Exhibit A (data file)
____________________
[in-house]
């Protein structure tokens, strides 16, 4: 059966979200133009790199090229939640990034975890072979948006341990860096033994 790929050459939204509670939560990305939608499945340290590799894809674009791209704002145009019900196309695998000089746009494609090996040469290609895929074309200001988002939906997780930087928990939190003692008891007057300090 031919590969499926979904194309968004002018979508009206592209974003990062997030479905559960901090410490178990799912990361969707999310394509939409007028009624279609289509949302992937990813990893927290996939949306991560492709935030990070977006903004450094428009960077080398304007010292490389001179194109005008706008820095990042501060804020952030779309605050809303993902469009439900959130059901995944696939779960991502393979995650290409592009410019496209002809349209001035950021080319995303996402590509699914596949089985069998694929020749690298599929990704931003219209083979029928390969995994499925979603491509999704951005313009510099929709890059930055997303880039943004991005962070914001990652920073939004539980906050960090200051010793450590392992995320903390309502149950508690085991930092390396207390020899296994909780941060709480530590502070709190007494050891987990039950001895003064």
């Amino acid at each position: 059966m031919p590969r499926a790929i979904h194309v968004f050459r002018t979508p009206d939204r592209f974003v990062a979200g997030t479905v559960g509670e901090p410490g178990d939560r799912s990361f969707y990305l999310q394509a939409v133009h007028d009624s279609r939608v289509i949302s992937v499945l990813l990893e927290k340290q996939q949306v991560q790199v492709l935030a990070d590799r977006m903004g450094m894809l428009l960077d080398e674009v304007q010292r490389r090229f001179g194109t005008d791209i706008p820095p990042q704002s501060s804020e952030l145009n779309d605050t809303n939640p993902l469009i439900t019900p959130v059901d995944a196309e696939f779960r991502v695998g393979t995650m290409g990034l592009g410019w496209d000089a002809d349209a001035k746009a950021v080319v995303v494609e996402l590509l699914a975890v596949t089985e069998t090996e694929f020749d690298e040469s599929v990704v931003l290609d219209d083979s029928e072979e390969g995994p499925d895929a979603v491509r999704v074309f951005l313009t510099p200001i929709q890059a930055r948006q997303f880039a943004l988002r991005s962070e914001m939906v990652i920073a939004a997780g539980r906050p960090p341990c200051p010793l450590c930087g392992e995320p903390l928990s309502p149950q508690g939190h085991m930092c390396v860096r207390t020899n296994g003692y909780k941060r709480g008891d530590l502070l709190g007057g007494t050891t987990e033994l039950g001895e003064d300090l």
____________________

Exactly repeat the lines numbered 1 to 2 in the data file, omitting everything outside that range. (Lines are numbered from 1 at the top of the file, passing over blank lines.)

[in-house]
């Protein structure tokens, strides 16, 4: 059966979200133009790199090229939640990034975890072979948006341990860096033994 790929050459939204509670939560990305939608499945340290590799894809674009791209704002145009019900196309695998000089746009494609090996040469290609895929074309200001988002939906997780930087928990939190003692008891007057300090 031919590969499926979904194309968004002018979508009206592209974003990062997030479905559960901090410490178990799912990361969707999310394509939409007028009624279609289509949302992937990813990893927290996939949306991560492709935030990070977006903004450094428009960077080398304007010292490389001179194109005008706008820095990042501060804020952030779309605050809303993902469009439900959130059901995944696939779960991502393979995650290409592009410019496209002809349209001035950021080319995303996402590509699914596949089985069998694929020749690298599929990704931003219209083979029928390969995994499925979603491509999704951005313009510099929709890059930055997303880039943004991005962070914001990652920073939004539980906050960090200051010793450590392992995320903390309502149950508690085991930092390396207390020899296994909780941060709480530590502070709190007494050891987990039950001895003064």